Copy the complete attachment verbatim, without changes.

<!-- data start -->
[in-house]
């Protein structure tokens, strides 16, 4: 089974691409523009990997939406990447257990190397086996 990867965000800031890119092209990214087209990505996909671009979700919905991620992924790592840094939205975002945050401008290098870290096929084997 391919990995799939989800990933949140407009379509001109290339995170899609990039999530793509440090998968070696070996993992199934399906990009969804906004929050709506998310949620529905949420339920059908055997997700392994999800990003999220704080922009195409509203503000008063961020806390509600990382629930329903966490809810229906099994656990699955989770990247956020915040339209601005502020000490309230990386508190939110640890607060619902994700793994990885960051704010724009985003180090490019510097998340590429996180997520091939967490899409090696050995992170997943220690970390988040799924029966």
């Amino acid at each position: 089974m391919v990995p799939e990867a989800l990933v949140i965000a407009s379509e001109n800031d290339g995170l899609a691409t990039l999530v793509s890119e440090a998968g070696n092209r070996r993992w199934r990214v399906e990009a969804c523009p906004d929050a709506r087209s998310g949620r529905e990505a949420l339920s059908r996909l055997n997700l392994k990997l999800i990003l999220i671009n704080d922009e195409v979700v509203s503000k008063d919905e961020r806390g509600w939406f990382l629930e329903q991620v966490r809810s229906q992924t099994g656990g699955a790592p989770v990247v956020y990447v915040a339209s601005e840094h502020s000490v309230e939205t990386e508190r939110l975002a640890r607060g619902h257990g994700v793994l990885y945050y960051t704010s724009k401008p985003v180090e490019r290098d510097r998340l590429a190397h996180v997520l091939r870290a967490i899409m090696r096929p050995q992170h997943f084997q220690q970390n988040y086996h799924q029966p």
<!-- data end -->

[in-house]
């Protein structure tokens, strides 16, 4: 089974691409523009990997939406990447257990190397086996 990867965000800031890119092209990214087209990505996909671009979700919905991620992924790592840094939205975002945050401008290098870290096929084997 391919990995799939989800990933949140407009379509001109290339995170899609990039999530793509440090998968070696070996993992199934399906990009969804906004929050709506998310949620529905949420339920059908055997997700392994999800990003999220704080922009195409509203503000008063961020806390509600990382629930329903966490809810229906099994656990699955989770990247956020915040339209601005502020000490309230990386508190939110640890607060619902994700793994990885960051704010724009985003180090490019510097998340590429996180997520091939967490899409090696050995992170997943220690970390988040799924029966």
């Amino acid at each position: 089974m391919v990995p799939e990867a989800l990933v949140i965000a407009s379509e001109n800031d290339g995170l899609a691409t990039l999530v793509s890119e440090a998968g070696n092209r070996r993992w199934r990214v399906e990009a969804c523009p906004d929050a709506r087209s998310g949620r529905e990505a949420l339920s059908r996909l055997n997700l392994k990997l999800i990003l999220i671009n704080d922009e195409v979700v509203s503000k008063d919905e961020r806390g509600w939406f990382l629930e329903q991620v966490r809810s229906q992924t099994g656990g699955a790592p989770v990247v956020y990447v915040a339209s601005e840094h502020s000490v309230e939205t990386e508190r939110l975002a640890r607060g619902h257990g994700v793994l990885y945050y960051t704010s724009k401008p985003v180090e490019r290098d510097r998340l590429a190397h996180v997520l091939r870290a967490i899409m090696r096929p050995q992170h997943f084997q220690q970390n988040y086996h799924q029966p």